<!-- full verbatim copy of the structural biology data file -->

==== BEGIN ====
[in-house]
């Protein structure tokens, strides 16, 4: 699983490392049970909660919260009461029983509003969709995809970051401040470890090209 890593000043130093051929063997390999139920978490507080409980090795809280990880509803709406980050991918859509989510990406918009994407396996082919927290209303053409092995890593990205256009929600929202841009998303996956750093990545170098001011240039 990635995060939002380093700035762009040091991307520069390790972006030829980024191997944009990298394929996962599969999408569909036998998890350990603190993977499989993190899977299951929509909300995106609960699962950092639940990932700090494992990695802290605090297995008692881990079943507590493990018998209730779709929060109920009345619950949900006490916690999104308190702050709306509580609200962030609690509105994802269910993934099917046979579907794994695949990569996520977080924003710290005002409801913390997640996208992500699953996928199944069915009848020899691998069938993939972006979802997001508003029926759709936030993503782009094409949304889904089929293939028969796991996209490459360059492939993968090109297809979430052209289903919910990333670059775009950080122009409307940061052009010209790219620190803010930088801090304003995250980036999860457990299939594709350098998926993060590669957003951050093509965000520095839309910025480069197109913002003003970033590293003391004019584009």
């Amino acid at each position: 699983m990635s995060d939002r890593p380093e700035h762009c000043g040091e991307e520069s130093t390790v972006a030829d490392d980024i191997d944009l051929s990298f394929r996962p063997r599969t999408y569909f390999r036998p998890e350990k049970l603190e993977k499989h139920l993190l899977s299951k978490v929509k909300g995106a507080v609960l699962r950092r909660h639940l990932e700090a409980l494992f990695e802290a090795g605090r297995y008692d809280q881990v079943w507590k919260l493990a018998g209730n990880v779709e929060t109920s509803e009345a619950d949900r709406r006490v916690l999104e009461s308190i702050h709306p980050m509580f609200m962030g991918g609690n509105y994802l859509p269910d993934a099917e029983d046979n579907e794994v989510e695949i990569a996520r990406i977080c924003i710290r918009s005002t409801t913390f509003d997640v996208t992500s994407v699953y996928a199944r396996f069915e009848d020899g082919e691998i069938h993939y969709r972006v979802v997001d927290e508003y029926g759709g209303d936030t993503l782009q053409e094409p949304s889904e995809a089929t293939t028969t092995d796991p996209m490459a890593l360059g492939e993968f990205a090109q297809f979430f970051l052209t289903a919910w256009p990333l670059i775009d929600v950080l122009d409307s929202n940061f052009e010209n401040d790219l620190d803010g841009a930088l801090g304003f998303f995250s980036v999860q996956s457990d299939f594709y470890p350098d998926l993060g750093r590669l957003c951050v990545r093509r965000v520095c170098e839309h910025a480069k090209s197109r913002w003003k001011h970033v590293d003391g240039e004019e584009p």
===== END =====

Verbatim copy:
[in-house]
């Protein structure tokens, strides 16, 4: 699983490392049970909660919260009461029983509003969709995809970051401040470890090209 890593000043130093051929063997390999139920978490507080409980090795809280990880509803709406980050991918859509989510990406918009994407396996082919927290209303053409092995890593990205256009929600929202841009998303996956750093990545170098001011240039 990635995060939002380093700035762009040091991307520069390790972006030829980024191997944009990298394929996962599969999408569909036998998890350990603190993977499989993190899977299951929509909300995106609960699962950092639940990932700090494992990695802290605090297995008692881990079943507590493990018998209730779709929060109920009345619950949900006490916690999104308190702050709306509580609200962030609690509105994802269910993934099917046979579907794994695949990569996520977080924003710290005002409801913390997640996208992500699953996928199944069915009848020899691998069938993939972006979802997001508003029926759709936030993503782009094409949304889904089929293939028969796991996209490459360059492939993968090109297809979430052209289903919910990333670059775009950080122009409307940061052009010209790219620190803010930088801090304003995250980036999860457990299939594709350098998926993060590669957003951050093509965000520095839309910025480069197109913002003003970033590293003391004019584009």
């Amino acid at each position: 699983m990635s995060d939002r890593p380093e700035h762009c000043g040091e991307e520069s130093t390790v972006a030829d490392d980024i191997d944009l051929s990298f394929r996962p063997r599969t999408y569909f390999r036998p998890e350990k049970l603190e993977k499989h139920l993190l899977s299951k978490v929509k909300g995106a507080v609960l699962r950092r909660h639940l990932e700090a409980l494992f990695e802290a090795g605090r297995y008692d809280q881990v079943w507590k919260l493990a018998g209730n990880v779709e929060t109920s509803e009345a619950d949900r709406r006490v916690l999104e009461s308190i702050h709306p980050m509580f609200m962030g991918g609690n509105y994802l859509p269910d993934a099917e029983d046979n579907e794994v989510e695949i990569a996520r990406i977080c924003i710290r918009s005002t409801t913390f509003d997640v996208t992500s994407v699953y996928a199944r396996f069915e009848d020899g082919e691998i069938h993939y969709r972006v979802v997001d927290e508003y029926g759709g209303d936030t993503l782009q053409e094409p949304s889904e995809a089929t293939t028969t092995d796991p996209m490459a890593l360059g492939e993968f990205a090109q297809f979430f970051l052209t289903a919910w256009p990333l670059i775009d929600v950080l122009d409307s929202n940061f052009e010209n401040d790219l620190d803010g841009a930088l801090g304003f998303f995250s980036v999860q996956s457990d299939f594709y470890p350098d998926l993060g750093r590669l957003c951050v990545r093509r965000v520095c170098e839309h910025a480069k090209s197109r913002w003003k001011h970033v590293d003391g240039e004019e584009p």